A Disrupting Word: Preaching a Theology of "God as Event" to Engage Theological Reflection
The project outlined in this thesis examined the role of preaching in engaging members of an established, traditional congregation by using the narrative, inductive style of the New Homiletic, with the theological lens of John Caputo’s “God as Event.” This project took place over five weeks at the First Baptist Church of Williams, with the primary goals of examining how members of the congregation hear theology in sermons, use what they hear to articulate their own theological beliefs, and how discussing such theology leads to the identification of an emerging, local theology. Eight members of Williams volunteered to participate in five focus group sessions which met the afternoon of each Sunday when the sermons were preached. During these sessions I served as a participant-observer, keeping the focus group sessions on track with guiding questions, while recording each session for data analysis. The data collected from these focus group sessions was analyzed in order to examine how the project met the three goals described. The focus group data demonstrated how members of the congregation had heard the theology present in the sermons, often repeating words, phrases, and specific theological ideas directly from the sermon. The data demonstrated how participants borrowed this language to describe their own beliefs, while also reflecting critically on the theological ideas presented in the sermons. Furthermore, the data showed how these eight members began to identify a local theology in the congregation and surrounding community and how they might critically engage with this emerging, local theology. There is the potential for further study concerning the role of preaching in shaping theology in the postmodern, post-Christian era. There is also potential for studying how preaching itself may make space for deconstruction within the confines of a traditional congregation. This project presents the possibility for wider conversations concerning preaching’s role in the theological development of the postmodern Church.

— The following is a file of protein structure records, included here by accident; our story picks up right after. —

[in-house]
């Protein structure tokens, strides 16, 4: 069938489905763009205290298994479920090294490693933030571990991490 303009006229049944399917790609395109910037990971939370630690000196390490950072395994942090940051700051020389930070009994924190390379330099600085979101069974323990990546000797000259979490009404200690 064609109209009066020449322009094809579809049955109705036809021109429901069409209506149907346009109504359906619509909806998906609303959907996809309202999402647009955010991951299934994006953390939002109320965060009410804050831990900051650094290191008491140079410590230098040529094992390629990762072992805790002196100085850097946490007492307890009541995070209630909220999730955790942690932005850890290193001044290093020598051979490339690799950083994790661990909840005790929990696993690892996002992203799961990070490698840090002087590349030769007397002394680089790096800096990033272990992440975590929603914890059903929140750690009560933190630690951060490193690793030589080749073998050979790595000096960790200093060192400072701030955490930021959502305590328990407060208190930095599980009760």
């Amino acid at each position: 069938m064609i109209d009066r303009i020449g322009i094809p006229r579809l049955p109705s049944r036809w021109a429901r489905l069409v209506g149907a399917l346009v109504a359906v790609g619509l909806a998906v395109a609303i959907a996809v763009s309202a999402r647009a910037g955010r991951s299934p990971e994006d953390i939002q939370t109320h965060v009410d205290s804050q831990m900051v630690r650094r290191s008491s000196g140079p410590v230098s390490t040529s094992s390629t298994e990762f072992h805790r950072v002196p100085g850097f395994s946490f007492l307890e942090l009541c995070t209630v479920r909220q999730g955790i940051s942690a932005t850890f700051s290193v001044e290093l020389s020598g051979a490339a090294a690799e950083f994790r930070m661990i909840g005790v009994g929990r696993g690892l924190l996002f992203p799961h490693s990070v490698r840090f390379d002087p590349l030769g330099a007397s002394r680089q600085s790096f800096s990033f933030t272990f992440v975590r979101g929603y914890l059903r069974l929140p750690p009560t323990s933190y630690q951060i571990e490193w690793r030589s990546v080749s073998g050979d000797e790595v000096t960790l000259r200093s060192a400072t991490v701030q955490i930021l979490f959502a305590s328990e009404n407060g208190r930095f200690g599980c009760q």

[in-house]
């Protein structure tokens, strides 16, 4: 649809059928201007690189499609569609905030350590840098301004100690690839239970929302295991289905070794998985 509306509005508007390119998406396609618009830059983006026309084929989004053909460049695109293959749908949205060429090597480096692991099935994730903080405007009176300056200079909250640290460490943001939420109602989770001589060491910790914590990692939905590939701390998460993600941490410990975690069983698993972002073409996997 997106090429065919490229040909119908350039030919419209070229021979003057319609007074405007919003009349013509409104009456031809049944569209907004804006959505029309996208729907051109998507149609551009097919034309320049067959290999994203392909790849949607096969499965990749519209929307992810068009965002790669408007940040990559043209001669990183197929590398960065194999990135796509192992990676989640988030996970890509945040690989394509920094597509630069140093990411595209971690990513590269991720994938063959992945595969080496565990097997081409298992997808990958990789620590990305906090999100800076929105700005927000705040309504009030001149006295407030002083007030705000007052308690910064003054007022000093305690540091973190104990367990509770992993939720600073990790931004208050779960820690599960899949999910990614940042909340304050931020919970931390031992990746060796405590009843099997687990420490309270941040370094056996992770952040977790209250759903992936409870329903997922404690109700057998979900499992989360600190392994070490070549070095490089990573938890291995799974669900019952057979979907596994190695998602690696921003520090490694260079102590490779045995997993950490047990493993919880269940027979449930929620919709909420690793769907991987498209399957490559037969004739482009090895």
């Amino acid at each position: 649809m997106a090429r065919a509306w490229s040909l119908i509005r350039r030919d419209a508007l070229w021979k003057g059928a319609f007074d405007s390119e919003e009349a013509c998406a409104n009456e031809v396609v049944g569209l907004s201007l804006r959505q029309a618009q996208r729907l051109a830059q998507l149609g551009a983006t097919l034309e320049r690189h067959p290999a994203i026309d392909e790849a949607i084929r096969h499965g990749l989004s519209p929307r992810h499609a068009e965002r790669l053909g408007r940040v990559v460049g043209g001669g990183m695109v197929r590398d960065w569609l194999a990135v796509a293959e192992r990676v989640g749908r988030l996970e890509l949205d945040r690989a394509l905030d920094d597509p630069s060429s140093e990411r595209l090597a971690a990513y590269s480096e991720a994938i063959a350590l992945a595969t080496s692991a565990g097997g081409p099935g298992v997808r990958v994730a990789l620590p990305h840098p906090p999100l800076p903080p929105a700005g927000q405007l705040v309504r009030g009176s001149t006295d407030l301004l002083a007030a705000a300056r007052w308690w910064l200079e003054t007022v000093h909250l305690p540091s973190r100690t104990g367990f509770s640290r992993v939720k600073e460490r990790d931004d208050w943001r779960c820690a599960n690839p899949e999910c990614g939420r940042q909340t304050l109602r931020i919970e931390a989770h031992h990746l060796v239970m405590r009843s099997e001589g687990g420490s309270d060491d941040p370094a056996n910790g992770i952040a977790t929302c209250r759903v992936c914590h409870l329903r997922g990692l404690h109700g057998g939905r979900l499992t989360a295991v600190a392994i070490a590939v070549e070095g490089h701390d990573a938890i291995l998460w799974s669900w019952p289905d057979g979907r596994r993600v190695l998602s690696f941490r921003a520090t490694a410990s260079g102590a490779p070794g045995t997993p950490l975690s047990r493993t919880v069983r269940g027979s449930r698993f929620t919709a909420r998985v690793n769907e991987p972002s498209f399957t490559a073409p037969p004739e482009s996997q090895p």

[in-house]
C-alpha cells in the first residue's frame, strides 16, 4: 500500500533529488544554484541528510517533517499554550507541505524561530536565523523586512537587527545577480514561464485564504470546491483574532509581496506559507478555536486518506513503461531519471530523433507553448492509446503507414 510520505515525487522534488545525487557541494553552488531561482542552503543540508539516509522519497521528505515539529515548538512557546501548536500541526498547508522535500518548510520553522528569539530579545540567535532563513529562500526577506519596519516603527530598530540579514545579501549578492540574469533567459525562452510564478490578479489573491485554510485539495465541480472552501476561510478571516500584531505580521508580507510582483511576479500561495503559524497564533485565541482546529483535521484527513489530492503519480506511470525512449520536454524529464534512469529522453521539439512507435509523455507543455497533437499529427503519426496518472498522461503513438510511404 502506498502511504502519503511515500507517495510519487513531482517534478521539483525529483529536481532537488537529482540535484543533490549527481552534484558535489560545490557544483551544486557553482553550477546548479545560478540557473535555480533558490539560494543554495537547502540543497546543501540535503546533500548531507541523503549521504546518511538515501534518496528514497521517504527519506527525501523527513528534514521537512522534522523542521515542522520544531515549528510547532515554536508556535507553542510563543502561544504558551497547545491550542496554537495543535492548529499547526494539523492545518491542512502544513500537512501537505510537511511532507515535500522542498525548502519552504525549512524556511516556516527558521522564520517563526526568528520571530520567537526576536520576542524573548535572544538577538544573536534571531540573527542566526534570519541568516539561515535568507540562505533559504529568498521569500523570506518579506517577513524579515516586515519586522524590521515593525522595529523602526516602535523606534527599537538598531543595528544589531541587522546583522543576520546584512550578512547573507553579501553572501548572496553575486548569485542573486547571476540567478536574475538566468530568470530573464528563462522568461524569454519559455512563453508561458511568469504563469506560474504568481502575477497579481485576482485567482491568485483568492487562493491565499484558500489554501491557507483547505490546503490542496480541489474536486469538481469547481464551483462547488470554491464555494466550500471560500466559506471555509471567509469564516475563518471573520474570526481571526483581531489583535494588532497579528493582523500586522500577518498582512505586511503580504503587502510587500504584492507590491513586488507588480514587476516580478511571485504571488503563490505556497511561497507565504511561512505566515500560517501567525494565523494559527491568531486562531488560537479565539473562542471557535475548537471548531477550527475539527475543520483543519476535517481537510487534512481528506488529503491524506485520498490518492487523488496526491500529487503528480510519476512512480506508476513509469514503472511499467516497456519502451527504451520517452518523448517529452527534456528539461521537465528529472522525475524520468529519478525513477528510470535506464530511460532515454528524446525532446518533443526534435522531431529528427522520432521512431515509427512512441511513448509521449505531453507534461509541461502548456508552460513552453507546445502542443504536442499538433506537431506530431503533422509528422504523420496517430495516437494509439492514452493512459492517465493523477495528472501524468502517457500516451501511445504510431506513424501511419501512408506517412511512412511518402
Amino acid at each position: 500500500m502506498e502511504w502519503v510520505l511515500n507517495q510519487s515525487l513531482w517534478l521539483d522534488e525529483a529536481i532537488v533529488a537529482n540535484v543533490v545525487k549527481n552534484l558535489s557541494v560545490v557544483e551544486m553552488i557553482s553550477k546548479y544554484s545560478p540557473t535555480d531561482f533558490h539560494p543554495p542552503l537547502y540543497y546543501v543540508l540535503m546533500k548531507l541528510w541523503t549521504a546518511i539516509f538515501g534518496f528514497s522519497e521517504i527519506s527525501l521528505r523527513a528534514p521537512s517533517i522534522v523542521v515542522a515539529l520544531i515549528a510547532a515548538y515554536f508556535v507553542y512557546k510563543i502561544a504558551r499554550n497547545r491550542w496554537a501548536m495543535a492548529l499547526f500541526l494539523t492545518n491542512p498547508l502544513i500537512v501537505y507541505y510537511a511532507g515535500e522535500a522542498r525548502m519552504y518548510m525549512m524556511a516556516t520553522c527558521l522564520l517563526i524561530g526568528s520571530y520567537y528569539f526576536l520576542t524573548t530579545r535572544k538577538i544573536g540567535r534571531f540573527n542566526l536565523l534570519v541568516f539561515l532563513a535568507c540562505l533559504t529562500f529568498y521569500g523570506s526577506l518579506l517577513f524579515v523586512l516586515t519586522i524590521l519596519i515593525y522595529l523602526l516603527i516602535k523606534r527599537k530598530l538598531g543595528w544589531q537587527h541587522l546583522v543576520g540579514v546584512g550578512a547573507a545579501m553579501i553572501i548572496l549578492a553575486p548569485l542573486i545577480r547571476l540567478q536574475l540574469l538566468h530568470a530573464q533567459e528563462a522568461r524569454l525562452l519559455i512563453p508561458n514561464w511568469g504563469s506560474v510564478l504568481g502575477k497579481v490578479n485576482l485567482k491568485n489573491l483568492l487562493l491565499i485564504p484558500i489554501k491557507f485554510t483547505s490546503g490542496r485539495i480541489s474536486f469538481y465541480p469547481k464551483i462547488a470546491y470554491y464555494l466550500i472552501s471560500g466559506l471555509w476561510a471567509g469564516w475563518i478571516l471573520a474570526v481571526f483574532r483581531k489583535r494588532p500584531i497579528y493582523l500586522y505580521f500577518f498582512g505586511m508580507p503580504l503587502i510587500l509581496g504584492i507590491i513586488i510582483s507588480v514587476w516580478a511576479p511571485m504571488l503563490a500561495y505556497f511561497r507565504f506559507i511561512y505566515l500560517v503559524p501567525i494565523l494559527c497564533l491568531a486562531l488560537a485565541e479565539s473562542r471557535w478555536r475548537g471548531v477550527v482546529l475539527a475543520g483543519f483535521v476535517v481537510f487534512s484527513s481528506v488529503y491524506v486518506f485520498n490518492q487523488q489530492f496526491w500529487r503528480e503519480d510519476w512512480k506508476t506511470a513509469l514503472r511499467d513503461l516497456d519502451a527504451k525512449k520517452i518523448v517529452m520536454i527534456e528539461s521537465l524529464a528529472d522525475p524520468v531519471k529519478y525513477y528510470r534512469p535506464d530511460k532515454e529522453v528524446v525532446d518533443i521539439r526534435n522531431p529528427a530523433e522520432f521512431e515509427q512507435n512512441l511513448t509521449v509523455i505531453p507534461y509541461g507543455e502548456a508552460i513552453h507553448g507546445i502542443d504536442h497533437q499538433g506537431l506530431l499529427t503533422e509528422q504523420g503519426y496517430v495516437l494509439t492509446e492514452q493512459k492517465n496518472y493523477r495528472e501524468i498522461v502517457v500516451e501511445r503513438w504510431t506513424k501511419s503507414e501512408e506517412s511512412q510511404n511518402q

Thomas, Christopher Paul